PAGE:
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Seymour Lazar, once a puppet of Lerach, dies

Entertainment lawyer didn't do jail time due to his age and health

Seymour Lazar, an entertainment lawyer and tool of notorious San Diego lawyer William Lerach (no longer practicing), has died in Palm Springs, as reported in various media. He was 88.

Bill Lerach

Lazar had been indicted in 2005 for multiple offenses, including mail fraud and money laundering. A Los Angeles grand jury said he took more than $2 million in kickbacks from the former law firm of Milberg Weiss, whose San Diego office, headed by Lerach, was the scourge of corporate America for filing multiple lawsuits against companies whose stocks had declined sharply. Eventually, Lerach went to prison. Lazar was convicted but didn't spend time behind bars because of his age and health.

Lazar was one of the "plaintiffs-for-hire" that the firm utilized. In those days of widespread class-action suits against companies, the first plaintiff to file a lawsuit controlled the suit — thus, the importance of a firm winning the "race to the courthouse." Lazar was one of the hired plaintiffs used by Lerach and the firm. Lazar bought small blocks of suits in a number of companies so he could jump in as soon as Lerach drew up a suit.

The 2010 book Circle of Greed, by former Union-Tribune reporters Patrick Dillon and Carl Cannon, is a detailed — but too-forgiving — account of Lerach and his antics.

As federal prosecutors were zeroing in on the firm in 2007, Lazar's daughter, Tara Lazar, was getting married near Bologna, Italy. Lerach talked his reluctant partner who ran the New York operation, Melvyn Weiss, into attending. According to the book, Lerach "grabbed [Seymour] Lazar by one tuxedoed arm and Weiss by the other and proposed loudly, 'Let's get a photograph of the three conspirators!' Weiss shrieked in horror and bolted."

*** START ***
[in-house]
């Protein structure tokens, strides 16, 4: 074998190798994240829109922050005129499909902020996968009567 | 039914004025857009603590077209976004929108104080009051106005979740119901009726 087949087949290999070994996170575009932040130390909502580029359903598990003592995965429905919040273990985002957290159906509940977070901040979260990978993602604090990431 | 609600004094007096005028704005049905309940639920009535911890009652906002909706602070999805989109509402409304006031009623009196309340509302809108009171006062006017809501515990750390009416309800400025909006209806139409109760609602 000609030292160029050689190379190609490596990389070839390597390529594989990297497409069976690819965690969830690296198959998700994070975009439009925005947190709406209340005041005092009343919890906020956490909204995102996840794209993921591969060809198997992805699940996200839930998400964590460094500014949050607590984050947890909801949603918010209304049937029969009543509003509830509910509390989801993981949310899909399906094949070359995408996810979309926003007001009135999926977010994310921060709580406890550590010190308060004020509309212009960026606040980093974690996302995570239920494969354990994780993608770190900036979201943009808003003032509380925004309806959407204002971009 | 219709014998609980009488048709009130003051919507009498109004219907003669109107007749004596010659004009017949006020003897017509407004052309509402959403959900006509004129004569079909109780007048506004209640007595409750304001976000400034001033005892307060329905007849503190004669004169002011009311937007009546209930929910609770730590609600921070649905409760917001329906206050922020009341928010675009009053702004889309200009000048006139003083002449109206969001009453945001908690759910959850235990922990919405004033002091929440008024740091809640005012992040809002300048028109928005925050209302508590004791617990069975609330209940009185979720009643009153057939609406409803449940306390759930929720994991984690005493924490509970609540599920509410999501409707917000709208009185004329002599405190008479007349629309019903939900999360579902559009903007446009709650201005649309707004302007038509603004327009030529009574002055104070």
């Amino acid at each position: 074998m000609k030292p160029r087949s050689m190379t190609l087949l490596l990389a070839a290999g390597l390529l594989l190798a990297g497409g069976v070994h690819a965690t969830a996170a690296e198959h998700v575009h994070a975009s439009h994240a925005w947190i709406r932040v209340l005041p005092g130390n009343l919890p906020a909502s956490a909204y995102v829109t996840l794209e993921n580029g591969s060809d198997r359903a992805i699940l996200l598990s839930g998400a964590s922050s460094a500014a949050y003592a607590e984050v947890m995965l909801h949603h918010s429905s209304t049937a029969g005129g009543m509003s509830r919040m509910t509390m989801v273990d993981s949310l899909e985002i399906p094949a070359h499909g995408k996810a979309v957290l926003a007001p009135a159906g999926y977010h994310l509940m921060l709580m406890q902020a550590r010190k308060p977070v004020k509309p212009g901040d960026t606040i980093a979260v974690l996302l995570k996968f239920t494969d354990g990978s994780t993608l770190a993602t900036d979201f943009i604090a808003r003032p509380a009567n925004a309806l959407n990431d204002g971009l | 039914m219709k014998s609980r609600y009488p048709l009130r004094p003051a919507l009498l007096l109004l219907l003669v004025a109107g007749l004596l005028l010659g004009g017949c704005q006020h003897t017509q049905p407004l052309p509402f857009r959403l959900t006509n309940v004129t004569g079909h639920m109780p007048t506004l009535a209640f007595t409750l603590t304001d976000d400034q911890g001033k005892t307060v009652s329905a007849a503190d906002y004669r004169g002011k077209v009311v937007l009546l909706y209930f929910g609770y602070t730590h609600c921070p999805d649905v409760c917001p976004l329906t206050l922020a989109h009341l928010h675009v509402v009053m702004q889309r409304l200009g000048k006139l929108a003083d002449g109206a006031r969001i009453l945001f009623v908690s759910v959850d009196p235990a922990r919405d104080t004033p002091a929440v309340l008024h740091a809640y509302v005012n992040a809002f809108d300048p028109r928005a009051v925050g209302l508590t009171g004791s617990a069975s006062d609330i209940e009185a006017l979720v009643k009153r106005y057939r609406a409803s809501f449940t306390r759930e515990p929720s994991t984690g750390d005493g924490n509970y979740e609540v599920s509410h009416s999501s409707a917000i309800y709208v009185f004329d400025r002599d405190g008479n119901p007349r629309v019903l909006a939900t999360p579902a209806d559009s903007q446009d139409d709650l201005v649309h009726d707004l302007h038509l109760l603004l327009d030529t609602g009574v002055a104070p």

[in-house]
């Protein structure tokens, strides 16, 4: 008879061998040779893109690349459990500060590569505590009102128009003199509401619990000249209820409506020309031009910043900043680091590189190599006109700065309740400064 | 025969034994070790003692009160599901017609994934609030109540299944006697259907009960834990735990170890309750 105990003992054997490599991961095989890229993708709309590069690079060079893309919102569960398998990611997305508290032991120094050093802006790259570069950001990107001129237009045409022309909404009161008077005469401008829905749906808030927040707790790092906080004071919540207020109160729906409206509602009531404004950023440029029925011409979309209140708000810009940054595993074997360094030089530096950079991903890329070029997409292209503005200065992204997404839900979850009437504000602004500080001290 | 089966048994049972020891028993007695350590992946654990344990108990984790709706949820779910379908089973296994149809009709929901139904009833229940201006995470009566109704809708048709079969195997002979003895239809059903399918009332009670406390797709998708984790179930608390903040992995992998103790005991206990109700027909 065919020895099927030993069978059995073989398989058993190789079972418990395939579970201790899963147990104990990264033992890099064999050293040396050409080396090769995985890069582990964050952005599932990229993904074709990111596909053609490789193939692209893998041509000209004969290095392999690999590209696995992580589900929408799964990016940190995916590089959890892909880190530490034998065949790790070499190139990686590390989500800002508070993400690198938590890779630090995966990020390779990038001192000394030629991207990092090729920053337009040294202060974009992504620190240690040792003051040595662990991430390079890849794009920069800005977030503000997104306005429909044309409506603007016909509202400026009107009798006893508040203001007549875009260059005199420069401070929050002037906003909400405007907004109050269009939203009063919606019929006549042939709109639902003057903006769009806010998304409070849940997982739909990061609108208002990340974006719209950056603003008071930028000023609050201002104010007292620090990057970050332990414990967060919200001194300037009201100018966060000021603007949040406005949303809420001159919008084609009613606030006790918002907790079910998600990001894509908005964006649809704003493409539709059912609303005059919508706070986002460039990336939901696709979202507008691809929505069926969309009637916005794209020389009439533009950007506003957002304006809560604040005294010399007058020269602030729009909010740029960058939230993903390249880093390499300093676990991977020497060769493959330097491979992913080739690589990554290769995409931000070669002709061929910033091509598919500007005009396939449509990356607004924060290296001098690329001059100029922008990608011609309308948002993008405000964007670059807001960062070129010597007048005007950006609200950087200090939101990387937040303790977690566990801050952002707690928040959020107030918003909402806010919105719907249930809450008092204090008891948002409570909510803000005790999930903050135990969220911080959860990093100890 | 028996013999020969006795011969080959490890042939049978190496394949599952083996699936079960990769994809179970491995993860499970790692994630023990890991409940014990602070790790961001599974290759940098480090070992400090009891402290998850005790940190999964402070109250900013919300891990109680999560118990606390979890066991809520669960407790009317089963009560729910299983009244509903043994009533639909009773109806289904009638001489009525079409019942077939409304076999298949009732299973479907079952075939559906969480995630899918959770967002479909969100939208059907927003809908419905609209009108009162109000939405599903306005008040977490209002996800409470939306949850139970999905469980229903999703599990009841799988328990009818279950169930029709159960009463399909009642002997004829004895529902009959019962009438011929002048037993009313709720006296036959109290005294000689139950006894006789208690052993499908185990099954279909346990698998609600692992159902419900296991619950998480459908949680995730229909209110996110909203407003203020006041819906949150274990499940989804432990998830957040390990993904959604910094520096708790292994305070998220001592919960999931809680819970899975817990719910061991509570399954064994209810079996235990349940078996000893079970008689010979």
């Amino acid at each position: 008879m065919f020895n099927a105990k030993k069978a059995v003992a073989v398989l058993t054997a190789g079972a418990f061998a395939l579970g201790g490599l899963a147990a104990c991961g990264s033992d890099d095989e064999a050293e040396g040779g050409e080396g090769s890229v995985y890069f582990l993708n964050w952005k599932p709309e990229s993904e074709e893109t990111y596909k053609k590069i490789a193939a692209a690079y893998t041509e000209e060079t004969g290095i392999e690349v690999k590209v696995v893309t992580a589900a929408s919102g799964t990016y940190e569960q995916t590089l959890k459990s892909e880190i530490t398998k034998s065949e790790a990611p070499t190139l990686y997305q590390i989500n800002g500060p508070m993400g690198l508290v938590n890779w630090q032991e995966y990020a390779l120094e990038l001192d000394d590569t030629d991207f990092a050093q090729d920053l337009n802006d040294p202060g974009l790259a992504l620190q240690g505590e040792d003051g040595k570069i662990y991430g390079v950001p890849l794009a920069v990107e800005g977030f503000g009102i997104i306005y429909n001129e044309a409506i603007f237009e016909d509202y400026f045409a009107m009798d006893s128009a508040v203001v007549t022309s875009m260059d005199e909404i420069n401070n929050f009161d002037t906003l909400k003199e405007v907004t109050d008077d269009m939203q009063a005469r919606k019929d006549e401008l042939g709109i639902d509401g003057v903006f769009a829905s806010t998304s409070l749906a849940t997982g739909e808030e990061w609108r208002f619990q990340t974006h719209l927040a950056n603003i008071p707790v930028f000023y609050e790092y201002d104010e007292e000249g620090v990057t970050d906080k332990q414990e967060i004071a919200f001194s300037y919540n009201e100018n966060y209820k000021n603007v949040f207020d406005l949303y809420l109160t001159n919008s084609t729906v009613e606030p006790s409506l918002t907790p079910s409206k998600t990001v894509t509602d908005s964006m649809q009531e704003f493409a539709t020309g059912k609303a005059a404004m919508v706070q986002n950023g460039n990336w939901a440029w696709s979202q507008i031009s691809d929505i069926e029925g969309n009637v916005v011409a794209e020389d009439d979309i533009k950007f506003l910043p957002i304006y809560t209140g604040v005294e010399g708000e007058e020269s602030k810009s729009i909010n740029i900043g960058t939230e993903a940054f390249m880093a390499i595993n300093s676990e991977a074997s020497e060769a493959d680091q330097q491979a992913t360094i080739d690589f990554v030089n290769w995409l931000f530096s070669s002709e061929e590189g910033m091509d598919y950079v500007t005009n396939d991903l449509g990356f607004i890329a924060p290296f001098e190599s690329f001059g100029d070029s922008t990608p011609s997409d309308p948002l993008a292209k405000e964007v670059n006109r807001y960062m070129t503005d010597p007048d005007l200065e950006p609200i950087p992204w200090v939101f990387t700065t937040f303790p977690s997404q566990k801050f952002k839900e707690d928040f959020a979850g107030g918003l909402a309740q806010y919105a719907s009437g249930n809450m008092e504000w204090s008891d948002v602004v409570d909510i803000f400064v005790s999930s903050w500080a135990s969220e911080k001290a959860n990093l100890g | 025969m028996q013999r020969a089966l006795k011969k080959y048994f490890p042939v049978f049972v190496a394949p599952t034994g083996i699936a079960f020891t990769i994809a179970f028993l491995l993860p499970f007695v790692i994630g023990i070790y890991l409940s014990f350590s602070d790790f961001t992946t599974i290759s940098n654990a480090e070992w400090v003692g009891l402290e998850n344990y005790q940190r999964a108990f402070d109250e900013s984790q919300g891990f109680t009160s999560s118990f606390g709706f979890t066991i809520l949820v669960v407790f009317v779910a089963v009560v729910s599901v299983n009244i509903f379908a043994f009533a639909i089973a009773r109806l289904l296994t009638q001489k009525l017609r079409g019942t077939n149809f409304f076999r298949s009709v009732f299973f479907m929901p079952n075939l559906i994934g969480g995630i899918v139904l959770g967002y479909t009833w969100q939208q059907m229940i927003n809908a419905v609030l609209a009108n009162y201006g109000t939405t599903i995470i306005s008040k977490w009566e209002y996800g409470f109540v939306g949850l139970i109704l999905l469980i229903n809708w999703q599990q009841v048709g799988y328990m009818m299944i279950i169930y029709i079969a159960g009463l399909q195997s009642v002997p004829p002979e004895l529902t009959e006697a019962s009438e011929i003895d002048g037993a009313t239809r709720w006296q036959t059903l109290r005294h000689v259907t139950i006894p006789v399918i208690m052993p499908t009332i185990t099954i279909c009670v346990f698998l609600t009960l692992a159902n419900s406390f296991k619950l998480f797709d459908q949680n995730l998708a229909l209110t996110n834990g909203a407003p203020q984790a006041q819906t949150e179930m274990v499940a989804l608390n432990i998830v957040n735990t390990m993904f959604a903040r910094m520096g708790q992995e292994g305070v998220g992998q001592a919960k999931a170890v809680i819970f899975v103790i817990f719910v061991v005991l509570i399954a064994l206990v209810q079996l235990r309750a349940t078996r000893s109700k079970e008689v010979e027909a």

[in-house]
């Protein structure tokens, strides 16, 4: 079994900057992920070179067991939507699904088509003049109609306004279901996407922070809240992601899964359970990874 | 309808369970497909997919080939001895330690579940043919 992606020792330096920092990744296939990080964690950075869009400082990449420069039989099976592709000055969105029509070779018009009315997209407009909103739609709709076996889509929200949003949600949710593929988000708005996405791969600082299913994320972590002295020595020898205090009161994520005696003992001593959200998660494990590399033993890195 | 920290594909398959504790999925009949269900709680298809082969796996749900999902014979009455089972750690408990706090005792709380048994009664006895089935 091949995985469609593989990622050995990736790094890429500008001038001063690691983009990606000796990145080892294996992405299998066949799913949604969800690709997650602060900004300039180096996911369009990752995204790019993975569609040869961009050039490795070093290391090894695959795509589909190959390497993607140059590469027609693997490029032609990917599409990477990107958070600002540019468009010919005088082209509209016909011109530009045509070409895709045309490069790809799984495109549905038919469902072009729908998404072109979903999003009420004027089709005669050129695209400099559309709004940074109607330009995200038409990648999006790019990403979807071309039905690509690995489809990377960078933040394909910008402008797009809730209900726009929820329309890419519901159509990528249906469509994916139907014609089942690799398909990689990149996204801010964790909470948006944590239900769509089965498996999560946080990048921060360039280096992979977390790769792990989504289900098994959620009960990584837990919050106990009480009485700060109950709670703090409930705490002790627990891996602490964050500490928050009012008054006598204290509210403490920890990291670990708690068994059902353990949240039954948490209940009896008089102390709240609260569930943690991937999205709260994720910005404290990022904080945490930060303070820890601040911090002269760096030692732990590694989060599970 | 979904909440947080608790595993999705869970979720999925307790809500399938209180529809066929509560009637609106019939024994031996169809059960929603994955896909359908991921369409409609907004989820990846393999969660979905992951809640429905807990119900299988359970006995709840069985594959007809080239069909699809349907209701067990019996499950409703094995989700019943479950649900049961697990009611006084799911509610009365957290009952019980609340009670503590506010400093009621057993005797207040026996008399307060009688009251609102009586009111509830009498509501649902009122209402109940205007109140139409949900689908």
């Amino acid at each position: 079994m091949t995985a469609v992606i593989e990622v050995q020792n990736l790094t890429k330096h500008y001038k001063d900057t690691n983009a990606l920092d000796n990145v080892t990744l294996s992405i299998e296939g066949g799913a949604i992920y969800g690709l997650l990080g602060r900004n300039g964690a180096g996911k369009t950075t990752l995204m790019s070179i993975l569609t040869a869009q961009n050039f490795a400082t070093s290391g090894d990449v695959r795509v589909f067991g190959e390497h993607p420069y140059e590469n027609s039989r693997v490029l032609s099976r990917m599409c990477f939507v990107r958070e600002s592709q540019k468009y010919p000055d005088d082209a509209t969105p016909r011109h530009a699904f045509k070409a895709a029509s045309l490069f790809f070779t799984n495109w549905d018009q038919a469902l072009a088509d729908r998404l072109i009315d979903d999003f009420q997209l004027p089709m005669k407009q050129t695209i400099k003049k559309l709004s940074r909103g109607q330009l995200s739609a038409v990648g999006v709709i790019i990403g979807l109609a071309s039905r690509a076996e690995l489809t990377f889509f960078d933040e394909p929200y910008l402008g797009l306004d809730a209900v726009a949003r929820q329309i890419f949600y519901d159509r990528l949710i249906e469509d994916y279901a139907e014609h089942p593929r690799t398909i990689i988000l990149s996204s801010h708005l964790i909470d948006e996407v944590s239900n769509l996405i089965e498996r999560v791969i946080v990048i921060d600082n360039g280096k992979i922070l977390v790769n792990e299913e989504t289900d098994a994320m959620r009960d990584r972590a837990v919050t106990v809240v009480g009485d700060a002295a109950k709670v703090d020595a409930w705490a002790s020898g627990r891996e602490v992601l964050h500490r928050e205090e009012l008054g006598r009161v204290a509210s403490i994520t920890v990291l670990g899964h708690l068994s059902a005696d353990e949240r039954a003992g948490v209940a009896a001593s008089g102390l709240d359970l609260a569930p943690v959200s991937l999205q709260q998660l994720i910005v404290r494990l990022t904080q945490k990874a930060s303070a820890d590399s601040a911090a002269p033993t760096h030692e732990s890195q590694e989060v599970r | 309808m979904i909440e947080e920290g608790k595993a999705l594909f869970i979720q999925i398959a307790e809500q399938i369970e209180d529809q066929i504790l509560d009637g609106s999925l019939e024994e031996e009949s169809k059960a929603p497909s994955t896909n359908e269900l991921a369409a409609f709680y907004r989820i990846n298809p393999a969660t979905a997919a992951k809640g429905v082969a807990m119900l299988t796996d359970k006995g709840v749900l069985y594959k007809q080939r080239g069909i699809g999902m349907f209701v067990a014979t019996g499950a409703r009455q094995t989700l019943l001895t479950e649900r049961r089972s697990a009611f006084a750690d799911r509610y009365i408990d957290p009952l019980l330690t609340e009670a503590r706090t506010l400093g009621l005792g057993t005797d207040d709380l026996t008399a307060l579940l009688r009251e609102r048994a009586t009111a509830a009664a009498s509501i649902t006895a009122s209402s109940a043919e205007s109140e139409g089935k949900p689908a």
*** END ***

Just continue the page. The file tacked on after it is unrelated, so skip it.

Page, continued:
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Seymour Lazar, an entertainment lawyer and tool of notorious San Diego lawyer William Lerach (no longer practicing), has died in Palm Springs, as reported in various media. He was 88.

Bill Lerach

Lazar had been indicted in 2005 for multiple offenses, including mail fraud and money laundering. A Los Angeles grand jury said he took more than $2 million in kickbacks from the former law firm of Milberg Weiss, whose San Diego office, headed by Lerach, was the scourge of corporate America for filing multiple lawsuits against companies whose stocks had declined sharply. Eventually, Lerach went to prison. Lazar was convicted but didn't spend time behind bars because of his age and health.

Lazar was one of the "plaintiffs-for-hire" that the firm utilized. In those days of widespread class-action suits against companies, the first plaintiff to file a lawsuit controlled the suit — thus, the importance of a firm winning the "race to the courthouse." Lazar was one of the hired plaintiffs used by Lerach and the firm. Lazar bought small blocks of suits in a number of companies so he could jump in as soon as Lerach drew up a suit.

The 2010 book Circle of Greed, by former Union-Tribune reporters Patrick Dillon and Carl Cannon, is a detailed — but too-forgiving — account of Lerach and his antics.

As federal prosecutors were zeroing in on the firm in 2007, Lazar's daughter, Tara Lazar, was getting married near Bologna, Italy. Lerach talked his reluctant partner who ran the New York operation, Melvyn Weiss, into attending. According to the book, Lerach "grabbed [Seymour] Lazar by one tuxedoed arm and Weiss by the other and proposed loudly, 'Let's get a photograph of the three conspirators!' Weiss shrieked in horror and bolted."

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5

Slimy crooked lawyers who knew?

April 8, 2016

AlexClarke: It's a case of slimy lawyers with slimy clients -- the law business as usual. Best, Don Bauder

April 8, 2016

Lazar "took more than $2 million in kickbacks" -- I wouldn't call someone who got $2 million in kickbacks a mere tool. Lerach was correct in calling Lazar one of the conspirators.

April 10, 2016

Matt101: On the other hand, Lerach is estimated to have raked in more than $10 million a year from 1990 to 1998. His net worth is estimated at $700 million to $900 million. Lazar's $2.4 million (or $2.6 million, depending on the estimate) looks small next to Lerach's income and wealth. Best, Don Bauder

April 10, 2016

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